Issue 22 (November 12)


Census Bureau Releases “Demonstration” Decennial Data Products, Working with National Academies to Collect Public Input

On October 29, the Census Bureau released a set of demonstration data products that show how the privacy measures planned for 2020 Census data would have applied to data from the 2010 Census. In a blog post, Census Bureau Chief Scientist John Abowd and Associate Director for Demographic Programs Victoria Velkoff assert that the “methods we used to protect the 2010 Census and earlier statistics can no longer adequately defend against today’s privacy threats.” They describe the new disclosure avoidance techniques planned to protect 2020 Census data and invite researchers and data users to experiment with the new demonstration products and determine if they meet their needs.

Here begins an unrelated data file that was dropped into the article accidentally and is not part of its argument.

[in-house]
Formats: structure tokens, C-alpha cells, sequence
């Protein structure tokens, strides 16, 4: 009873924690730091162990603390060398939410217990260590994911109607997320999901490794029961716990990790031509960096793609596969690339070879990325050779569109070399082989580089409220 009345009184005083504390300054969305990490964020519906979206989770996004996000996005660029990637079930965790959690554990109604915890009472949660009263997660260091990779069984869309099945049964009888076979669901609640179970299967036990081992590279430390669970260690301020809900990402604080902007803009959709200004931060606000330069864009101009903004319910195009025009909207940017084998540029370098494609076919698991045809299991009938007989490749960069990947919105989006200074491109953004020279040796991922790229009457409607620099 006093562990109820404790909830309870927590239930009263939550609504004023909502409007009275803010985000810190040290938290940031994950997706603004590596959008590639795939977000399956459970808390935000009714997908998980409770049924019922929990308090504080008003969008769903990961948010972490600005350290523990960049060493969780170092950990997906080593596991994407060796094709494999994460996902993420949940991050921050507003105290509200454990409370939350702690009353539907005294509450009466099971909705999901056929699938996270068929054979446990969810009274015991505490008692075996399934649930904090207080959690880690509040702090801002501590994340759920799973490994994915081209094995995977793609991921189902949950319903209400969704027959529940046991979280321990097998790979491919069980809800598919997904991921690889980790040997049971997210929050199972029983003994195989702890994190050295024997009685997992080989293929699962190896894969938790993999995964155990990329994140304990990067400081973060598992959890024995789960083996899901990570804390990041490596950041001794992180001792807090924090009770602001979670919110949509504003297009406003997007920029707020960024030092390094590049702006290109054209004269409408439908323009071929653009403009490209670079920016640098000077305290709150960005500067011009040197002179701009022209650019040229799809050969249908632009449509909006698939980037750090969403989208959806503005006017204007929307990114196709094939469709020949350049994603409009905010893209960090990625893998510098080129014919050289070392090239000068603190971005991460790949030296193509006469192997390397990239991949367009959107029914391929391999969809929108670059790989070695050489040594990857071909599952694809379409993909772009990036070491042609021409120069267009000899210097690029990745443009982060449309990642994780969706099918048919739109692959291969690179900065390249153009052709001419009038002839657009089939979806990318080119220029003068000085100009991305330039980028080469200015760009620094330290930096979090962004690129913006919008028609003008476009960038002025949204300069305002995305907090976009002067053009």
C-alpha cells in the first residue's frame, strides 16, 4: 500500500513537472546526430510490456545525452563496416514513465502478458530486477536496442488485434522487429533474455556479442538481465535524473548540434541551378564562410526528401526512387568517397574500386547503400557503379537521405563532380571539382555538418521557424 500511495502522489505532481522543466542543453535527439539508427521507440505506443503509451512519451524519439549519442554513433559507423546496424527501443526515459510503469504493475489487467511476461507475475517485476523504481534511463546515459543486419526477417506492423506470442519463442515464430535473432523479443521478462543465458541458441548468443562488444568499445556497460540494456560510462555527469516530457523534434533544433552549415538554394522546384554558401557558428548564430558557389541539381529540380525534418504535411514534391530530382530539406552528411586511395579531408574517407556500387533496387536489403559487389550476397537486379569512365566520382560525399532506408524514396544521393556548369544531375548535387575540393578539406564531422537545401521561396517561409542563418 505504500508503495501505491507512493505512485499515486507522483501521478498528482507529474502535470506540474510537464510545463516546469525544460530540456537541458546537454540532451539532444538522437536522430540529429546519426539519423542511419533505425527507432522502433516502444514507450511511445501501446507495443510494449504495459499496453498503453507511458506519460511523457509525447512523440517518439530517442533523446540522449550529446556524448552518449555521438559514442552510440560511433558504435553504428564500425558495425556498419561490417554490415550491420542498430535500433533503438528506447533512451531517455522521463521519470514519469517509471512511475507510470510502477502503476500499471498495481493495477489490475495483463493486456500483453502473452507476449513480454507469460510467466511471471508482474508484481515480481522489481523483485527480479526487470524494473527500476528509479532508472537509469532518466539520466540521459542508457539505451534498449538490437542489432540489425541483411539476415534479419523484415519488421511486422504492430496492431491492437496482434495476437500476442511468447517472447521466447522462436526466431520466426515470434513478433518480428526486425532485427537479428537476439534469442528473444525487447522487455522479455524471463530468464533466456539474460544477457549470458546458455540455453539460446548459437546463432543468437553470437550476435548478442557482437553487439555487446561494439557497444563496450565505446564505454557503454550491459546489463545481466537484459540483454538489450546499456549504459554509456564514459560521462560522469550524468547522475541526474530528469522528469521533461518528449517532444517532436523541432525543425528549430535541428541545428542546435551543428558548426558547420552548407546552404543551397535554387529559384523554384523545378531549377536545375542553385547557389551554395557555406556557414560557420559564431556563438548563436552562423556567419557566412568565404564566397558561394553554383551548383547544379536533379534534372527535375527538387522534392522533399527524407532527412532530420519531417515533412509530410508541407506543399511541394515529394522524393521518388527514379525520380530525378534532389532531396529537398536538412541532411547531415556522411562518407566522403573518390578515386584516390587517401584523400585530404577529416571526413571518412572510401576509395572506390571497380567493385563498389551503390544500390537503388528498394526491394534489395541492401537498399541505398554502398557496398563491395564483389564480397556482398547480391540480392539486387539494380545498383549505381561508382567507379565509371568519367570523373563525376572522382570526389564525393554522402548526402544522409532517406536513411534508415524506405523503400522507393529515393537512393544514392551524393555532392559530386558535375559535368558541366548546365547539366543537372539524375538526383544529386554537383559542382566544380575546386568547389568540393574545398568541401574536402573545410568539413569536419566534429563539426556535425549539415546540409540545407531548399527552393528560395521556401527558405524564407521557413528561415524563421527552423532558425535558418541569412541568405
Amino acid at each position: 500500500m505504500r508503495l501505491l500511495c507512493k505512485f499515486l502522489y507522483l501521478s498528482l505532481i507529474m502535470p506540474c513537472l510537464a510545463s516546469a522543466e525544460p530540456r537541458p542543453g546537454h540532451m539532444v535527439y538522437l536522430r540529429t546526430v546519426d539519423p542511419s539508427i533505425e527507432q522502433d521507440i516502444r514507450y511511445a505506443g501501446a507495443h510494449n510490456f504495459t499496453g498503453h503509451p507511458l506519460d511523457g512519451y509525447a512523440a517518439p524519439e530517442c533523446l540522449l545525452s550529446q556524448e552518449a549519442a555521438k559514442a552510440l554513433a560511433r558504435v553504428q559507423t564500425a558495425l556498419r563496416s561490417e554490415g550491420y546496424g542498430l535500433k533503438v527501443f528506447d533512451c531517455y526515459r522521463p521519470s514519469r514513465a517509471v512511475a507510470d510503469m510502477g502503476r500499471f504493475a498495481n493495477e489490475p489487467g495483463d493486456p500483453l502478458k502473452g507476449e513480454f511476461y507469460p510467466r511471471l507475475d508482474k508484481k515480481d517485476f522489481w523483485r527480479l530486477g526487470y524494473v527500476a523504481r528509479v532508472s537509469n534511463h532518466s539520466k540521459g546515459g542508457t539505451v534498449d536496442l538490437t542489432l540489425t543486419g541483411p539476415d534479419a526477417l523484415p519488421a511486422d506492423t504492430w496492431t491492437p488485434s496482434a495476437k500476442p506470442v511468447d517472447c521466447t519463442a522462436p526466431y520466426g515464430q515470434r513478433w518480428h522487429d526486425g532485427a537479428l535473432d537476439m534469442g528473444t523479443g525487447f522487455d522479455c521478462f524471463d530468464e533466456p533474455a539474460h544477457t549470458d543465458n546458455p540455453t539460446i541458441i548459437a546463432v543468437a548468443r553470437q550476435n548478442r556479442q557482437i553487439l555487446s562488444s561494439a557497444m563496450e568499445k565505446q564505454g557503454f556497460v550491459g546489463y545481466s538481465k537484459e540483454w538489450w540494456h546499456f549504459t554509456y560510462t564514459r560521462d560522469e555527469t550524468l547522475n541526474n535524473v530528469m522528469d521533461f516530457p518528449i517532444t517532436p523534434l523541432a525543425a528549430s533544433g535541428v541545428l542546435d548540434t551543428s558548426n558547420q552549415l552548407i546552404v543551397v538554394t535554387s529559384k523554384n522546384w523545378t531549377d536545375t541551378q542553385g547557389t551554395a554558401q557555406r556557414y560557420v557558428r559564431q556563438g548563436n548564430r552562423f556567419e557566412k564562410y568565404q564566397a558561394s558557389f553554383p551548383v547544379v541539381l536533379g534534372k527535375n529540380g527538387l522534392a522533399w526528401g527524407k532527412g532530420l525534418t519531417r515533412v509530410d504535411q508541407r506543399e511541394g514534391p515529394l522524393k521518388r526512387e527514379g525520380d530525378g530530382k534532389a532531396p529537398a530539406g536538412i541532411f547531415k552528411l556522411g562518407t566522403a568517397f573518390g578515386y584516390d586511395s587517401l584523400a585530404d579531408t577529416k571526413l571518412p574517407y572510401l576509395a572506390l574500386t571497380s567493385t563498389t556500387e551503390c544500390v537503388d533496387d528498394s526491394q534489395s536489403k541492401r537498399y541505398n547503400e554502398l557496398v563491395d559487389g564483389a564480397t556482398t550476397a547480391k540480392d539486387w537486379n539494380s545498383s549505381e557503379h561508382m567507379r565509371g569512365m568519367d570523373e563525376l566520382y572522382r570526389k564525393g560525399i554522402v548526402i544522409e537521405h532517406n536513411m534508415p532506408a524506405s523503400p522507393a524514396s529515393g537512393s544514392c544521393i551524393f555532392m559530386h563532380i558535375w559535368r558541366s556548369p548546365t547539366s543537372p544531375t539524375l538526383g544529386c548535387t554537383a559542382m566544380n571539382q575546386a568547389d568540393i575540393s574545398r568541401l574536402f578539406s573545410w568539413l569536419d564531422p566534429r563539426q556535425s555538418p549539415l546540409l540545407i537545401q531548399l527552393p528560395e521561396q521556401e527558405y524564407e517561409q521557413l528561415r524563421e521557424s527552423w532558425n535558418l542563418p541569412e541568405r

To assess the adequacy of the proposed data products, the Census Bureau is sponsoring a workshop on the demonstration data products on December 11-12 conducted by the National Academies of Sciences, Engineering, and Medicine’s Committee on National Statistics (CNSTAT). CNSTAT is requesting public comments from users of decennial data products—regardless of whether the demonstration products apply to their work—to inform the agenda of the workshop and to inform the Census Bureau’s final decision making about the 2020 products. CNSTAT seeks detailed input from data users on whether the demonstration products would be adequate, how critical the data products are to their research, how comparable the new products are to the 2010 products, and how to address the tension between privacy and accuracy of 2020 Census data. Full details on information requested and how to submit comments are available on the CNSTAT website. While there is no hard deadline for comments, comments received by December 4 will be the most helpful for the workshop organizers’ planning.